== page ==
Paper: Schaefer, Hordley, and Finlayson, "A combined physical and statistical approach to colour constancy", CVPR, 2005.

Summary by Marius Orehovschi and Dhruv Joshi


In this paper, the authors describe approaches for computational color constancy, the problem of estimating the scene illuminant given one image. They describe two main categories of approaches to this problem: statistics-based methods that use the insight that colors observed in the image constrain the set of possible illuminants, and physics-based methods that use the dichromatic reflectance model. Both of these categories of methods yield not just a single most likely illuminant, but a set of possible illuminants along with their respective probabilities. The main finding of the paper is that combining these approaches results in better performance than either one of the two categories of methods, with a reduction in error of at least 20%.


The statistical method:

The color of each pixel gives a better understanding to the algorithm on what color illuminant is for the scene in the image. A statistical method uses color by correlation which uses the color of the pixels to estimate the probability of each of N illuminants. Thus, using a Bayesian probability method, the model builds a vector that suggests the probabilities for each of the N illuminants.

This is done in 5 main steps: choosing the color space, characterizing most realistic illuminants that could reasonably be encountered in the image (both of which only need to be done once for a device), characterizing the input image, correlating the image information with the illuminant characteristics to predict a log probability for each of the N illuminants, and then finally selecting the best illuminant based on these probabilities. 

The physics-based method:

The physics based method for determining the illuminant is based on the insight that the color signals of a dichromatic object fall on a two-dimensional plane in the RGB space which contains the illumination vector. Two such objects would yield two planes and their intersection would represent the illumination vector. When estimating the illuminant based on more than two surfaces, the illuminant is considered the “best” intersection of the planes, where “best” is the least-squares solution to an eigenvector problem. 

But this intuitive model has been shown to rarely translate well into practice – noise and insufficient segmentation make it so that the model only works well under strict laboratory conditions, with highly saturated surfaces and controlled lighting. The authors propose a more robust method that involves comparing the intersections of pairs of planes. This allows for the elimination of unstable or unlikely results. For example, the intersection of two planes with similar orientation has been proven to be unstable; thus, an intersection of two planes that are separated by an angle smaller than a certain preselected value are ruled out. On the other hand, an intersection that is too far away from the convex hull of likely illuminants is unlikely to describe a plausible illuminant; thus, intersections that form an angle above a certain preselected value with any vector in the convex hull of likely illuminants are also ruled out.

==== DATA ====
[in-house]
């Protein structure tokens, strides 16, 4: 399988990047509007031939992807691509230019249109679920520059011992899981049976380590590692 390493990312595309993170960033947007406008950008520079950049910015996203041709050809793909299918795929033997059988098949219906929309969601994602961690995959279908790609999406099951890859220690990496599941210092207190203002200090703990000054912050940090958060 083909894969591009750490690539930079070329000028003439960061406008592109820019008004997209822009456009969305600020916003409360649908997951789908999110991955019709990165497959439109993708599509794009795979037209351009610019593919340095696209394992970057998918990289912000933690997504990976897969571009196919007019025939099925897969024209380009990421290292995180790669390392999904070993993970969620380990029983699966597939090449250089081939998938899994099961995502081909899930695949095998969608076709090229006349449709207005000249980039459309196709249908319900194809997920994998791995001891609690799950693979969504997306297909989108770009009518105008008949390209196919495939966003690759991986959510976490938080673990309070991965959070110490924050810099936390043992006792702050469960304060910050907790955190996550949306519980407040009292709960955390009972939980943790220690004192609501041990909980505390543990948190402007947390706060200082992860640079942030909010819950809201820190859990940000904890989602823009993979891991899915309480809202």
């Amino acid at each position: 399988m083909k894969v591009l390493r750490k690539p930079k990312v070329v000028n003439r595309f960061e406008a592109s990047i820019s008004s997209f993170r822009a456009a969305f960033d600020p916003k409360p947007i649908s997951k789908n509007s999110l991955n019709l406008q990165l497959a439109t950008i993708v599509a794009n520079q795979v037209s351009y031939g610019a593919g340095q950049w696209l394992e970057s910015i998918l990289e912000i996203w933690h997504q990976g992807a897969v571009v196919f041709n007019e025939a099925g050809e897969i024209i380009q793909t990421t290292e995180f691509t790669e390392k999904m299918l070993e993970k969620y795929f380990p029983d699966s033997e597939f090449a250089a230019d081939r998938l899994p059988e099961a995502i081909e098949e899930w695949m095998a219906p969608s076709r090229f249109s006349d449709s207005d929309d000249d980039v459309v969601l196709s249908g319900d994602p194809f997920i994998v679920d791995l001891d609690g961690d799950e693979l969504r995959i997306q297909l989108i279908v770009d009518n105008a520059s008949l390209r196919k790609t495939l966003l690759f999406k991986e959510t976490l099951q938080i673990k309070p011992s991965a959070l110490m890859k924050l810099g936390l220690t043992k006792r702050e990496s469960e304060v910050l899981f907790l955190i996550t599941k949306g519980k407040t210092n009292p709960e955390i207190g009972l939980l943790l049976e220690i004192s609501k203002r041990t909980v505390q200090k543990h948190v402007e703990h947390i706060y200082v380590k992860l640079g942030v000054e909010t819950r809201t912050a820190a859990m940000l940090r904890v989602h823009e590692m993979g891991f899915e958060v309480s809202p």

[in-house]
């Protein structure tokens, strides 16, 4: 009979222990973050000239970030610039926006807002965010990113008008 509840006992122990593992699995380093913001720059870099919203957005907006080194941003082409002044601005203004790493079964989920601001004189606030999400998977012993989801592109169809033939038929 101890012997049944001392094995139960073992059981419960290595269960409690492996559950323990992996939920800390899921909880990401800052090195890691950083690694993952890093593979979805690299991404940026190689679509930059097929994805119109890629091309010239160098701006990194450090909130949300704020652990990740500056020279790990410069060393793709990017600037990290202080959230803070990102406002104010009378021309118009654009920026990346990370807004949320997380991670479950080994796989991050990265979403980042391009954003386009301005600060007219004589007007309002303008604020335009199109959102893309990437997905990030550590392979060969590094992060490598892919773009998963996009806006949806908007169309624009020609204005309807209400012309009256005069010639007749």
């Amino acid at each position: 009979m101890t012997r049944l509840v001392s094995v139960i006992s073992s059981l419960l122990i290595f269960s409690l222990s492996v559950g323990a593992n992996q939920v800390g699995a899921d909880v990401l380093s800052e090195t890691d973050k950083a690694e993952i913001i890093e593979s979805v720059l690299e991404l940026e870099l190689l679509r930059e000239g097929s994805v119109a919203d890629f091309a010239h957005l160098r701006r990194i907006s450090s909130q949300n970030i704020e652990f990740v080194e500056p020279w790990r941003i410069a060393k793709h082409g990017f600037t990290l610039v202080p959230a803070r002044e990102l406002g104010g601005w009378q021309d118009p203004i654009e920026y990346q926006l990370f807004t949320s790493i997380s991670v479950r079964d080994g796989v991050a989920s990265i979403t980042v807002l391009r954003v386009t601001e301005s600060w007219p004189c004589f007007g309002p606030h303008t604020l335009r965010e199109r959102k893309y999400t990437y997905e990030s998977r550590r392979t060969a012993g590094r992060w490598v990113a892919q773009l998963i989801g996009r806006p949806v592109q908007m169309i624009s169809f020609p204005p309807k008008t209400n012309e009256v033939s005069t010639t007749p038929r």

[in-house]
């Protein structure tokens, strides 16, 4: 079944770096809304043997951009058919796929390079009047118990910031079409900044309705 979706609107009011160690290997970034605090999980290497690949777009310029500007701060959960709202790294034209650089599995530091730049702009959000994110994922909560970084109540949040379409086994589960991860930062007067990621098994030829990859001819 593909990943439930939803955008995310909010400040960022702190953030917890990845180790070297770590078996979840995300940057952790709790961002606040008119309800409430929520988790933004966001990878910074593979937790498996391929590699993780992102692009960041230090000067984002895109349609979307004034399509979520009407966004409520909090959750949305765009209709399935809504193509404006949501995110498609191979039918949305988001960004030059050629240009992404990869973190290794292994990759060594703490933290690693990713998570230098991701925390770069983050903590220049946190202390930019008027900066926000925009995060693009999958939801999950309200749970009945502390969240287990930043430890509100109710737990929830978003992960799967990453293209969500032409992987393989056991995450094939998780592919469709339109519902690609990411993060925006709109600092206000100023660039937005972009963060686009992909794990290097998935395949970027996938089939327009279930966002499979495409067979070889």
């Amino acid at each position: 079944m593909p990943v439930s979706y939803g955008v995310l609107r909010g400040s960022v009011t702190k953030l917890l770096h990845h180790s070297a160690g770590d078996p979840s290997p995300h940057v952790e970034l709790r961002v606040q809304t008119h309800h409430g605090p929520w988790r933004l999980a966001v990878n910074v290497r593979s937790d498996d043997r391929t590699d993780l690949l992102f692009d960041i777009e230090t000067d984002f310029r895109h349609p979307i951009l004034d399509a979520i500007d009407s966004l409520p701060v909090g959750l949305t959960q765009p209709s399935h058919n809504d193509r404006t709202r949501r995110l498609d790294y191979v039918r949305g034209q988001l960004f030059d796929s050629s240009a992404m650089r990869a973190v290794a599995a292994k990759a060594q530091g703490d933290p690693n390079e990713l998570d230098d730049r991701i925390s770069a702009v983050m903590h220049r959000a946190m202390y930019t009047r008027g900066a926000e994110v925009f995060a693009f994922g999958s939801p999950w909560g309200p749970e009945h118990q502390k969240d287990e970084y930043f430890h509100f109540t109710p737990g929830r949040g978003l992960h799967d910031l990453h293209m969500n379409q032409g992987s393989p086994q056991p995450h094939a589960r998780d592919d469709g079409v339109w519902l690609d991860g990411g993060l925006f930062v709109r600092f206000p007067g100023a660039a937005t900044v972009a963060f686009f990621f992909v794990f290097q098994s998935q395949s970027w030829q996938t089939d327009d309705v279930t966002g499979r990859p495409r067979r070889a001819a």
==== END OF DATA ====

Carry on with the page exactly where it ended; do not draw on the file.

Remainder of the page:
The likely illuminants are then selected from the remaining intersections by a method similar to finding the nearest neighbors to a set of preselected reference lights. But because two intersections can be equally far away from a reference light, neither one would get the vote in this scenario. Thus, the authors propose an alternative method – increment the likelihood of each illuminant by the inverse of the distance between the intersection and the reference light. 

Similarly to the correlation method, the physical approach to color constancy provides more than just the most likely illuminant – it provides a set of likely illuminants and their respective likelihoods.


Combining the two:
The authors use a straight-forward approach to combining the results of the two methods: the final result contains the vectors produced by the two methods along with their respective probabilities, where the probability of an illumination vector is simply a weighted sum of the probabilities yielded by the two methods for the particular vector.



Strengths of the paper and the proposed techniques:


Weaknesses and limitations:


Overall, the paper proposes an important finding and is well-written and accessible. The paper also clearly shows connections to previous work – its new approach is based on combining previously developed methods. The description of the methods is thorough and makes it possible for a qualified reader to reproduce the results in practice. The authors address the fact that the improvements might look small at first sight and show why they are actually significant, with the reduction in error being over 20%. Although the paper's main finding is a simple one, the significant improvement in results deems its simplicity more a strength than a weakness.